Louisa and her grand-daughter, Lucille

Juliet Maria Cuneo was born July 4, 1903 in Jackson, California.

"My mother was the bully on the block growing up. They called her `terremoto' (earthquake). She was very strong-willed. She was also a very big flirt her whole life. She always liked to have men around her. One day a man with a wooden leg came for a visit. Jewel decided she wanted a wooden leg and her mom caught her on the wood-chopping stump trying to chop off her leg. When she was 12 they were celebrating "little Christmas" (a tradition celebrated in January). You were supposed to set your shoes out by the fireplace and receive little treats the next morning. Jewel woke up to find both of her shoes filled with horse manure. She said that's when she started being a `good kid'. Mom had to use her Baptism Certificate to get her social security because she and Ray were born in their house in Jackson and their births were not recorded. She always lied about her age, in fact she collected her Social Security benefits five years late because she didn't want to admit her age to Scott, who was nine years younger than her. It was years before I knew Uncle Ray was her younger brother!

She married Scott, my dad, in 1942. He had been in Pearl Harbor when it was bombed and should have been on the Arizona that day but his orders had been changed. He always hated Hawaii and pineapple.

She was always on the go. You would have to call her before 7:00 AM if you were to get a hold of her. She would be gone all day. In fact, during the '89 quake I was able to find everyone but her. She had taken two busses and BART to the San Francisco that day and was on an escalator at the store when it hit. "  - Joyce Hughes

  Your grandmother [Cecilia] and my mother never got along; I think it was because they were a lot alike, very strong women. My mom would say `Uncle Ray and that woman are coming over".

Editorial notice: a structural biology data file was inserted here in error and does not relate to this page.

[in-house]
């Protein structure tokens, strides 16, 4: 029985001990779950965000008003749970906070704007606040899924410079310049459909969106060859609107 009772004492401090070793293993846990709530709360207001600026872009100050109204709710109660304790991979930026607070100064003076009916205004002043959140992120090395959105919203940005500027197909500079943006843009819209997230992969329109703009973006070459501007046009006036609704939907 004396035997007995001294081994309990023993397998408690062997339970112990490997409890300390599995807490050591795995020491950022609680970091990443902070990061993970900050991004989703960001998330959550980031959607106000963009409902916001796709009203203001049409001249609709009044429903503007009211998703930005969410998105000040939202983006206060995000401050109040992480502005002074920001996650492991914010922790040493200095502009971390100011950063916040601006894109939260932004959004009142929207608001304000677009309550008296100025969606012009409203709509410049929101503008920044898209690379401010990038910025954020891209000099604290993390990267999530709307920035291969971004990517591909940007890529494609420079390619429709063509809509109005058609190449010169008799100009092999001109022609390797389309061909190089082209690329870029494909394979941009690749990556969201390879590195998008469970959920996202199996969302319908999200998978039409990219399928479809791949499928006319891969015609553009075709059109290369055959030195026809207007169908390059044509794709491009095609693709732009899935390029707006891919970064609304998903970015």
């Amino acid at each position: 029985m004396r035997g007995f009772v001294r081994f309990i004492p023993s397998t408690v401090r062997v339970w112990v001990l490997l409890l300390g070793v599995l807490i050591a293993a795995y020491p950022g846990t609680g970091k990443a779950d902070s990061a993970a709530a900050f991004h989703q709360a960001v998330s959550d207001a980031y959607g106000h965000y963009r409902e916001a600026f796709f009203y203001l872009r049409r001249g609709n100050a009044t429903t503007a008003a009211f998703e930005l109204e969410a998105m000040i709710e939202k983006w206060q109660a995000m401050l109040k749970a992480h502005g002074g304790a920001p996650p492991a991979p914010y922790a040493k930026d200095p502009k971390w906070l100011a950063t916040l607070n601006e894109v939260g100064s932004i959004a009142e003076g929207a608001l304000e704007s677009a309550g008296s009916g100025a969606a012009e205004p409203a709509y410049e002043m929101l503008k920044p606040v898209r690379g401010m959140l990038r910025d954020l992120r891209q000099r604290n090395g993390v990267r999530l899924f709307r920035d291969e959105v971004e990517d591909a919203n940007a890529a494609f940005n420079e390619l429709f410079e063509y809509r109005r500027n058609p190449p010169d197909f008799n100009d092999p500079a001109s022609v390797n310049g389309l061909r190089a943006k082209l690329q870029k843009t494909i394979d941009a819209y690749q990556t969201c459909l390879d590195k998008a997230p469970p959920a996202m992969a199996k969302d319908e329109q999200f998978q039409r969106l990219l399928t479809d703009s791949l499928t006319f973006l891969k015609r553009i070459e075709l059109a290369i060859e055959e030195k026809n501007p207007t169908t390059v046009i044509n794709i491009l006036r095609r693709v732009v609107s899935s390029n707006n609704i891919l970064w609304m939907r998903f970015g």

My mother always wanted red hair, so she did. When she had her stroke and was in the convalescence hospital, her roots were really showing. She told me to get someone to wash her hair. I told her I would do it, but, of course, that's not what she meant. When she died at age 91 and a half, her hair was bright auburn and she had her hot pink fingernails.

I loved her penmanship that she was so proud of; she won first place for penmanship at Sacred Heart school in 6th grade. In 7th and 8th the nuns made her write all the test questions on the black board. I heard that story every time she saw someone else's poor penmanship. She even told her doctor that she was sure he'd be more successful if he practiced his penmanship.

                                                     - Joyce HUghes, Jewel's daughter (12-2000)

"Jewell was the most beautiful girl I had ever seen. I couldn't get over it. She used to work in San Francisco." -Josie Carniglia


"I was always very nosy, asking questions. In fact I was sticking and sneaking my nose out and had gotten plenty of spankings for that.

I am sure we have quite a few relatives in Rovegno, Italy on the Cunio side. Besides John and Louisa Cunio there was another sister, Teresa and a brother Luigi (or Louie), the youngest. Between Luigi and Teresa's families our family should be quite large there. I remember my mother saying that Teresa was 50 years old when she had her tenth child. Louie had a large family. It seems that all the children and grandchildren had a college education.

Now we have a skeleton in our family. A. Cunio, don't know his first name, might be responsible for all the Cunios buried in Jackson. He came to Jackson in 1850 from Italy "alone", left his wife in Italy. He worked in the gold mines for twenty years. Being alone and far away from his family he could have been a "bad boy". You could figure the births on some plot, it figures. For fifteen years, once a year, he would take a month's vacation. In those days there was no Panama Canal ; no other transportation except to go by boat around the Cape of Good Hope (Africa). It was a long trip to Italy. He stayed there long enough to get his wife pregnant (I think her name was Gullia). Then he would return to Jackson. The results of these trips were 15 children. He finally went back to Italy where he died. I actually think any children back from 1850 in Jackson were his. I checked six.

We should be proud of our family. We had a cousin Priest who passed away several years ago and a couple of nuns; all good people! Ray was a good boy in his younger days, I was more or less the black sheep in the family. Oh, well, I had fun; still do!

                                                              - Jewel Cuneo - 1984